California’s Children Fall Behind Before They Start School, and Some Never Catch Up: Study

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Students arrive at Baldwin Hills Elementary School on Aug. 14, 2018, for the first day of class for the Los Angeles Unified School District, the nation's second-largest school system. (Irfan Khan / Los Angeles Times)

Students arrive at Baldwin Hills Elementary School on Aug. 14, 2018, for the first day of class for the Los Angeles Unified School District, the nation's second-largest school system. (Irfan Khan / Los Angeles Times)

When students enter school in California, they learn at a pace on par with — if not better than — those in other states.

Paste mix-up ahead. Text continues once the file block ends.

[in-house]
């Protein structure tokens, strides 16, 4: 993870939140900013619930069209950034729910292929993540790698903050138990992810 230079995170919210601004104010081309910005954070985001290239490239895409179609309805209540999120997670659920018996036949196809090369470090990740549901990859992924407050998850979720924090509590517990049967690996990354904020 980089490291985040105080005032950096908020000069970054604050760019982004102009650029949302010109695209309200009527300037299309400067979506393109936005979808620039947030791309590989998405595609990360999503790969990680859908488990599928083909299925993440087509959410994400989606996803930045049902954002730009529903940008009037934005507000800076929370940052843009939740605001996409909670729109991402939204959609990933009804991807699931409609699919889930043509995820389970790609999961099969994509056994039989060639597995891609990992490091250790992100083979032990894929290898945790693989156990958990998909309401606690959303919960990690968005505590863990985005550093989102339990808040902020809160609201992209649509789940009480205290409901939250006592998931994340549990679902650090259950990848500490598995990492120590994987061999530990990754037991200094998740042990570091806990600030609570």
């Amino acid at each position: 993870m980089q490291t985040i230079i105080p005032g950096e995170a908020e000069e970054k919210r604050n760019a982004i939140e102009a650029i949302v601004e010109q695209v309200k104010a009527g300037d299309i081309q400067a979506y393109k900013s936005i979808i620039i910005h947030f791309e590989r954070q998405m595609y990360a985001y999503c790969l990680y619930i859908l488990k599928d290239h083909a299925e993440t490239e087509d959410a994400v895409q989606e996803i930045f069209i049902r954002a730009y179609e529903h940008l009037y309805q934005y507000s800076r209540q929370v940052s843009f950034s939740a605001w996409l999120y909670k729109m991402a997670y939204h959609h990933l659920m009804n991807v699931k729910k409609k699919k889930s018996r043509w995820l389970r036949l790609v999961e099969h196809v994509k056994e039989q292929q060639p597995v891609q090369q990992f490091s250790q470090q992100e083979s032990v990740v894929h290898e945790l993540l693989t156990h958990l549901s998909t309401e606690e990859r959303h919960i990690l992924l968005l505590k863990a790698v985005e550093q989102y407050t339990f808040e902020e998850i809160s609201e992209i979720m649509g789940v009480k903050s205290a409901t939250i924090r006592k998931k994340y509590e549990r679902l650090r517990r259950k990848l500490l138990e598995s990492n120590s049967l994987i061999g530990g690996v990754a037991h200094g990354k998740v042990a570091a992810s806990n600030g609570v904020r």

The problem is that they arrive far behind their national peers, and they never catch up.

This conclusion, from a sweeping research project aimed at charting future education policy, focuses new attention on what is often overlooked: infant and toddler care, parenting skills, preschool and early childhood education.

The researchers argue that if California wants to improve student achievement in schools, it has to start much earlier so that children are prepared when they show up for kindergarten.

Read the full story on LATimes.com.

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